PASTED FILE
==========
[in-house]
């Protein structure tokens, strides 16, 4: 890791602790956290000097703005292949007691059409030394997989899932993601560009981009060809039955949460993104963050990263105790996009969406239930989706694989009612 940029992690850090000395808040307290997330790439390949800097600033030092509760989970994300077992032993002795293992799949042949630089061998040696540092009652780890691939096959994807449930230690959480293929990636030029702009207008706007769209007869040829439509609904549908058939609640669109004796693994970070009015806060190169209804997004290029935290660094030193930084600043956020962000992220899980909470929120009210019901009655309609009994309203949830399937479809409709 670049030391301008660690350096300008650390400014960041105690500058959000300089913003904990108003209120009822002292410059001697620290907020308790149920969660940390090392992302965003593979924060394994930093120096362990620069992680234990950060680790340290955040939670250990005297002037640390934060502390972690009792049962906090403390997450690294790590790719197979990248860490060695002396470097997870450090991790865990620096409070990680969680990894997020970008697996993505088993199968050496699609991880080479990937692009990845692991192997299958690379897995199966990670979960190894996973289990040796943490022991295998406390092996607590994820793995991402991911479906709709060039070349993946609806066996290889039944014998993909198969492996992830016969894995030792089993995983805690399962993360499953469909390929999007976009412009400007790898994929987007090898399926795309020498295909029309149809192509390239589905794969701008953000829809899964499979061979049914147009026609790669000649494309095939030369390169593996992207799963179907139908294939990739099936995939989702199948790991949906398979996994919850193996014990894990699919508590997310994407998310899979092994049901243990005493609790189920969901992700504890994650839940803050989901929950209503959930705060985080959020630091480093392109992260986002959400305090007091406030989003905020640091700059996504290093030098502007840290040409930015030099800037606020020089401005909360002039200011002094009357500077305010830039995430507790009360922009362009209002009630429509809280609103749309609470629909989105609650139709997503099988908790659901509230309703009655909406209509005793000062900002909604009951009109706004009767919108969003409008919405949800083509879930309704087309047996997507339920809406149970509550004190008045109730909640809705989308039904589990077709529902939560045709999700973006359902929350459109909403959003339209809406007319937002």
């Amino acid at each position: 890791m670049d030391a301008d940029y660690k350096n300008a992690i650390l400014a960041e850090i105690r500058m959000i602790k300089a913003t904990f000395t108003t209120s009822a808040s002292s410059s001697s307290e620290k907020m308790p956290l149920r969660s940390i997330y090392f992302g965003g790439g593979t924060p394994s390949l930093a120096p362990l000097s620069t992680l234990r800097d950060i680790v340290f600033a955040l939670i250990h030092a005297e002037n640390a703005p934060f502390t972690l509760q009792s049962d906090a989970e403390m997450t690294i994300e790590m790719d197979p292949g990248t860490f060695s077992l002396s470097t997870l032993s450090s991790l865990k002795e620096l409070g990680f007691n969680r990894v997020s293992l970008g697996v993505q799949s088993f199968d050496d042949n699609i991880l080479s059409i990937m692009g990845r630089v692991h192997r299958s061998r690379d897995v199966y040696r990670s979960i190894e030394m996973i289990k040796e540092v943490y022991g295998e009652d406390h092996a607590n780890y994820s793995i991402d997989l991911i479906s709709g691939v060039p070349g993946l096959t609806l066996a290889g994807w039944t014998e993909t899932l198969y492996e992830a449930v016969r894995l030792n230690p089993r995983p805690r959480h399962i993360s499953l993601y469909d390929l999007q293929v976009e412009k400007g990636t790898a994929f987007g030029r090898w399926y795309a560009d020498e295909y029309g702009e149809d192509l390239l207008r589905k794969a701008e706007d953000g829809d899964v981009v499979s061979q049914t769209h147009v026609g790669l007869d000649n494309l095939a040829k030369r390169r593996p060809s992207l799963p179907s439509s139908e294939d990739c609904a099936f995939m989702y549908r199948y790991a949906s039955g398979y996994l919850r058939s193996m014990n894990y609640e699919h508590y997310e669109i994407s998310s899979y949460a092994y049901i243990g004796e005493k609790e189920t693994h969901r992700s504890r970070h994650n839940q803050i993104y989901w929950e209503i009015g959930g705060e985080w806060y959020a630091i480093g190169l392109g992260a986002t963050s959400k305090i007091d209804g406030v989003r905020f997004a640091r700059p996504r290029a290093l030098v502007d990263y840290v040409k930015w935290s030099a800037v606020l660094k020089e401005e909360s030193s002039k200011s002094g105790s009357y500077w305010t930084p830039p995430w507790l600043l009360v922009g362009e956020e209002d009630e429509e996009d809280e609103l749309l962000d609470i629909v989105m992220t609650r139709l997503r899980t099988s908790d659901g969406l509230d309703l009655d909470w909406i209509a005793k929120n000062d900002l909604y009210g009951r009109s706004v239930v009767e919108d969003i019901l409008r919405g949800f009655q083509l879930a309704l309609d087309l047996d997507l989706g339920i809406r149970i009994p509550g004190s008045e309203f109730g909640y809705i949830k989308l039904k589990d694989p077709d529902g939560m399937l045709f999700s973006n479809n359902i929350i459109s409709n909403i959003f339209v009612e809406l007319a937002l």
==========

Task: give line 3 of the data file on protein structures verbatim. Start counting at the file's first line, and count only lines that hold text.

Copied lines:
């Amino acid at each position: 890791m670049d030391a301008d940029y660690k350096n300008a992690i650390l400014a960041e850090i105690r500058m959000i602790k300089a913003t904990f000395t108003t209120s009822a808040s002292s410059s001697s307290e620290k907020m308790p956290l149920r969660s940390i997330y090392f992302g965003g790439g593979t924060p394994s390949l930093a120096p362990l000097s620069t992680l234990r800097d950060i680790v340290f600033a955040l939670i250990h030092a005297e002037n640390a703005p934060f502390t972690l509760q009792s049962d906090a989970e403390m997450t690294i994300e790590m790719d197979p292949g990248t860490f060695s077992l002396s470097t997870l032993s450090s991790l865990k002795e620096l409070g990680f007691n969680r990894v997020s293992l970008g697996v993505q799949s088993f199968d050496d042949n699609i991880l080479s059409i990937m692009g990845r630089v692991h192997r299958s061998r690379d897995v199966y040696r990670s979960i190894e030394m996973i289990k040796e540092v943490y022991g295998e009652d406390h092996a607590n780890y994820s793995i991402d997989l991911i479906s709709g691939v060039p070349g993946l096959t609806l066996a290889g994807w039944t014998e993909t899932l198969y492996e992830a449930v016969r894995l030792n230690p089993r995983p805690r959480h399962i993360s499953l993601y469909d390929l999007q293929v976009e412009k400007g990636t790898a994929f987007g030029r090898w399926y795309a560009d020498e295909y029309g702009e149809d192509l390239l207008r589905k794969a701008e706007d953000g829809d899964v981009v499979s061979q049914t769209h147009v026609g790669l007869d000649n494309l095939a040829k030369r390169r593996p060809s992207l799963p179907s439509s139908e294939d990739c609904a099936f995939m989702y549908r199948y790991a949906s039955g398979y996994l919850r058939s193996m014990n894990y609640e699919h508590y997310e669109i994407s998310s899979y949460a092994y049901i243990g004796e005493k609790e189920t693994h969901r992700s504890r970070h994650n839940q803050i993104y989901w929950e209503i009015g959930g705060e985080w806060y959020a630091i480093g190169l392109g992260a986002t963050s959400k305090i007091d209804g406030v989003r905020f997004a640091r700059p996504r290029a290093l030098v502007d990263y840290v040409k930015w935290s030099a800037v606020l660094k020089e401005e909360s030193s002039k200011s002094g105790s009357y500077w305010t930084p830039p995430w507790l600043l009360v922009g362009e956020e209002d009630e429509e996009d809280e609103l749309l962000d609470i629909v989105m992220t609650r139709l997503r899980t099988s908790d659901g969406l509230d309703l009655d909470w909406i209509a005793k929120n000062d900002l909604y009210g009951r009109s706004v239930v009767e919108d969003i019901l409008r919405g949800f009655q083509l879930a309704l309609d087309l047996d997507l989706g339920i809406r149970i009994p509550g004190s008045e309203f109730g909640y809705i949830k989308l039904k589990d694989p077709d529902g939560m399937l045709f999700s973006n479809n359902i929350i459109s409709n909403i959003f339209v009612e809406l007319a937002l």